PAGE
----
Isabella County Road Repairs Underway After Flooding, Schools Begin Discussing Detours

"These permanent road closures are going to be here for some time,” says Tony Casali, Isabella County Road Commission Manager.

Many roads are still in shambles, weeks after flood waters ripped them apart.

It’s leaving drivers on their own to find detours.

Road repair crews have been replacing roads swallowed by intense rain from last month.

Around eight inches of rain fell within a matter of hours, flooding several counties.

In Isabella County roads suffered more than $8 million in damage.

And more than 120 road sections were completely washed out.

9&10’s Cody Boyer met with schools in the area and the road commission.

He tells us how they plan on getting kids around the mess as class gets ready to resume.


"It’s really crazy when you see them first hand and you look at how large the gaps are,” says Jennifer Verleger, Mt. Pleasant Public Schools Superintendent.

It’s like looking at the aftermath of an earthquake, scenes the Isabella County Road Commission Manager, Tony Casali, has been surveying.

“We’ve had 20 to 25 miles of roadway that was closed,” Casali says. “We were up to 120. We brought it down to 25."

Some intersections, like Remus and S. Wise Roads, are still gone.

Repairs will take a while longer.

“At this point, we are looking at about 5 miles that are completely having a disruption in them, meaning there is pavement or the culvert had been washed away,” Casali says. “We’re looking months out at this time."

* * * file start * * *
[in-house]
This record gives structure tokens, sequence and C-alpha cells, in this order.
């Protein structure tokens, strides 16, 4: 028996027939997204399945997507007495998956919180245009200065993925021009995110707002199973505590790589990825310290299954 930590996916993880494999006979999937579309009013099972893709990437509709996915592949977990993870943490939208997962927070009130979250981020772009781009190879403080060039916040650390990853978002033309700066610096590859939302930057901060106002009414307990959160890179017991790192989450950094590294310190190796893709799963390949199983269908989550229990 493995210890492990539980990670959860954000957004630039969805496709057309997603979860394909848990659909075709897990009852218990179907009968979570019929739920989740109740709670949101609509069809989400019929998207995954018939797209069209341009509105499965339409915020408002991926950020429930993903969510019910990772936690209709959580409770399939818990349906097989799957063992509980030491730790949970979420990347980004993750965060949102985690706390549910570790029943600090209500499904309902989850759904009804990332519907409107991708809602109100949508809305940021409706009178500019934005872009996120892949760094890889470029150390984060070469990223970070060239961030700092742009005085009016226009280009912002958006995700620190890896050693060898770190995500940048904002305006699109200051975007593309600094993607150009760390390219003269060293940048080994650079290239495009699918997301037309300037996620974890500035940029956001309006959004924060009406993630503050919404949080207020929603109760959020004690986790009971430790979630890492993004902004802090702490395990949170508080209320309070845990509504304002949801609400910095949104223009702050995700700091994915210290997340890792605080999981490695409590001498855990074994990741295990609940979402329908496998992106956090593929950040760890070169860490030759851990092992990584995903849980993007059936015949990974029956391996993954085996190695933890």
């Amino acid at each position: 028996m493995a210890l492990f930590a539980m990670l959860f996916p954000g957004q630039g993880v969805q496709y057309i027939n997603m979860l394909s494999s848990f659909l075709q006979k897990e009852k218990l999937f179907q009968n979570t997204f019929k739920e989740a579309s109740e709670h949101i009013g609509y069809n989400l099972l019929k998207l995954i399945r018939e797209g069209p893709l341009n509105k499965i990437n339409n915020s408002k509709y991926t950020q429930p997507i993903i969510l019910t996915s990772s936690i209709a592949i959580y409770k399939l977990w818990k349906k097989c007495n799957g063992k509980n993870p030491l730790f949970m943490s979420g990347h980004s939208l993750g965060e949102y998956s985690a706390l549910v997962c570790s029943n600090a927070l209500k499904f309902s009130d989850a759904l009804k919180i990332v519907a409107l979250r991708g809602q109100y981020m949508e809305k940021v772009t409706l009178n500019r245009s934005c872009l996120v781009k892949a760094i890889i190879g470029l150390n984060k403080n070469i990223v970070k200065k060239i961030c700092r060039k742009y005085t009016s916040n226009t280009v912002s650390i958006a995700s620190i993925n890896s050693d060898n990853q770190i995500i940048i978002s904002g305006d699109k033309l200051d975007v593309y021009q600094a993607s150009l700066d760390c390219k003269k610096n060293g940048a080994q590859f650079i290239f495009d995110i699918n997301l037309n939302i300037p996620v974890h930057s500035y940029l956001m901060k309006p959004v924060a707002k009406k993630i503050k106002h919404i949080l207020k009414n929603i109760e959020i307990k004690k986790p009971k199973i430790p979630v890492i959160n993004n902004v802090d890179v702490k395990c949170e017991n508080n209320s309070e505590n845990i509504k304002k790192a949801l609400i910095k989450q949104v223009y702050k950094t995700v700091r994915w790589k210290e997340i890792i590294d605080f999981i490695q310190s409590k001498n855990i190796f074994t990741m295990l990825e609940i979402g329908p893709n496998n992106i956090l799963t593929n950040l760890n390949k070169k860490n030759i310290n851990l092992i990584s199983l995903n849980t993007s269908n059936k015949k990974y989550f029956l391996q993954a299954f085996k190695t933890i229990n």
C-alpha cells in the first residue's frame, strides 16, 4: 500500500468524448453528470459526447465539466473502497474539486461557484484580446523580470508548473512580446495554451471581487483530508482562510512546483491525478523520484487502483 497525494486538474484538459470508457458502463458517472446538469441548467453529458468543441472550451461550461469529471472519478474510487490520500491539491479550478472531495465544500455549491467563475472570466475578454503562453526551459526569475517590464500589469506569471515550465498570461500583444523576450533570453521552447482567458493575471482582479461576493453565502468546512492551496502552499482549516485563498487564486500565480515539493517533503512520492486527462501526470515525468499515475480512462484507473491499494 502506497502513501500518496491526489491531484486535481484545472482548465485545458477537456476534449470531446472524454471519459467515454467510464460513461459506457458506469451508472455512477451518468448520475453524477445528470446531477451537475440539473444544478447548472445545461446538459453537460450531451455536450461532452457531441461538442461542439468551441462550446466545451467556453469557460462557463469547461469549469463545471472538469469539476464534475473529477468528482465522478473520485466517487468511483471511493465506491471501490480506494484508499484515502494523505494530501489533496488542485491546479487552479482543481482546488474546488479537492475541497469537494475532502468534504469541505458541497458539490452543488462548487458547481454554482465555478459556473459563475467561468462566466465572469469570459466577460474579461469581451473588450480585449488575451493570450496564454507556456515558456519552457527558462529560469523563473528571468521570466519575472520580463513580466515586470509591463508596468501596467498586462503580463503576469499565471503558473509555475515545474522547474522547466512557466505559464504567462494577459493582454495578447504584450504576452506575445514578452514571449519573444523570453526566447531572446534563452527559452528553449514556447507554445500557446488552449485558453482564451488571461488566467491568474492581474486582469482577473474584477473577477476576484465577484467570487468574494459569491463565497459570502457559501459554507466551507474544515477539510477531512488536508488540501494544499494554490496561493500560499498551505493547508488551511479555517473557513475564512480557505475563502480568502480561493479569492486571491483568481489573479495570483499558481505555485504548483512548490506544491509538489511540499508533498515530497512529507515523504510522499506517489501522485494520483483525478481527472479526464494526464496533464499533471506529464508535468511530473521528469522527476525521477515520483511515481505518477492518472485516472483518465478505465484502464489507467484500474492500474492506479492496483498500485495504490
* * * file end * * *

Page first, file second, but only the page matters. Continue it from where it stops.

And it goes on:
The road commission manager says thousands of dollars of road repairs still have to be done but they’ve narrowed it down to only a few miles.

Still, for the school, that leaves them looking for detours.

“Every year, our drivers come in a week before school starts,” Verleger says. “They verify their routes."

The Mt. Pleasant Public Schools superintendent says buses will have to alter their routes.

“From a community member’s perspective, they’ve really made some quick improvements,” Verleger says. “Come the end of august, though, we are going to have to make some decisions as far as how we will reroute our buses on those stretches."

“The bus runs straight from Shepherd out to Winn,” says Chris Petrimoulx, who lives within a stretch of road blocked off by “Road Closed” signs. "To go down there and see the magnitude of all the water that just tore the road right out, it’s really something to see."

Chris and his five kids live on Blanchard Road, down the road from a massive washout.

He says the signs of work so far are promising.

“I don’t have any doubts that they’ll have a plan worked out that makes everything work so that the kids are to school on time as they should be,” Petrimoulx says.

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